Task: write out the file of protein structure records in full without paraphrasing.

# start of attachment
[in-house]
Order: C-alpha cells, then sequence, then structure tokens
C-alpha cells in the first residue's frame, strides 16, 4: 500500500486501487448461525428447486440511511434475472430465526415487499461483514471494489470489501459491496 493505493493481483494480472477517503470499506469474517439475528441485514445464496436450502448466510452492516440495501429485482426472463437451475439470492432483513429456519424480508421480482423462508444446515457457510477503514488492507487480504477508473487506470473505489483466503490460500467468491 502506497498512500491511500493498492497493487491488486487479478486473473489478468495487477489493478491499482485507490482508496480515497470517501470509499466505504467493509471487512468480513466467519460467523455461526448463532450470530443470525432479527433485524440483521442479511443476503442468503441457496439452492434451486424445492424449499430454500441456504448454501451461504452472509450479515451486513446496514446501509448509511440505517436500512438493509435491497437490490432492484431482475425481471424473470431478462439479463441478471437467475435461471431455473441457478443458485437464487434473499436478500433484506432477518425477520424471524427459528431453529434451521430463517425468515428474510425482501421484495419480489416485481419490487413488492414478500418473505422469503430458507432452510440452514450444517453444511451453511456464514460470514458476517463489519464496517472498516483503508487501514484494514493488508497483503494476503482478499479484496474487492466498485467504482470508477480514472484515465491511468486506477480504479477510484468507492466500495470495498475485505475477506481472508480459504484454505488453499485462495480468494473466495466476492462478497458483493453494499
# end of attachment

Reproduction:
[in-house]
Order: C-alpha cells, then sequence, then structure tokens
C-alpha cells in the first residue's frame, strides 16, 4: 500500500486501487448461525428447486440511511434475472430465526415487499461483514471494489470489501459491496 493505493493481483494480472477517503470499506469474517439475528441485514445464496436450502448466510452492516440495501429485482426472463437451475439470492432483513429456519424480508421480482423462508444446515457457510477503514488492507487480504477508473487506470473505489483466503490460500467468491 502506497498512500491511500493498492497493487491488486487479478486473473489478468495487477489493478491499482485507490482508496480515497470517501470509499466505504467493509471487512468480513466467519460467523455461526448463532450470530443470525432479527433485524440483521442479511443476503442468503441457496439452492434451486424445492424449499430454500441456504448454501451461504452472509450479515451486513446496514446501509448509511440505517436500512438493509435491497437490490432492484431482475425481471424473470431478462439479463441478471437467475435461471431455473441457478443458485437464487434473499436478500433484506432477518425477520424471524427459528431453529434451521430463517425468515428474510425482501421484495419480489416485481419490487413488492414478500418473505422469503430458507432452510440452514450444517453444511451453511456464514460470514458476517463489519464496517472498516483503508487501514484494514493488508497483503494476503482478499479484496474487492466498485467504482470508477480514472484515465491511468486506477480504479477510484468507492466500495470495498475485505475477506481472508480459504484454505488453499485462495480468494473466495466476492462478497458483493453494499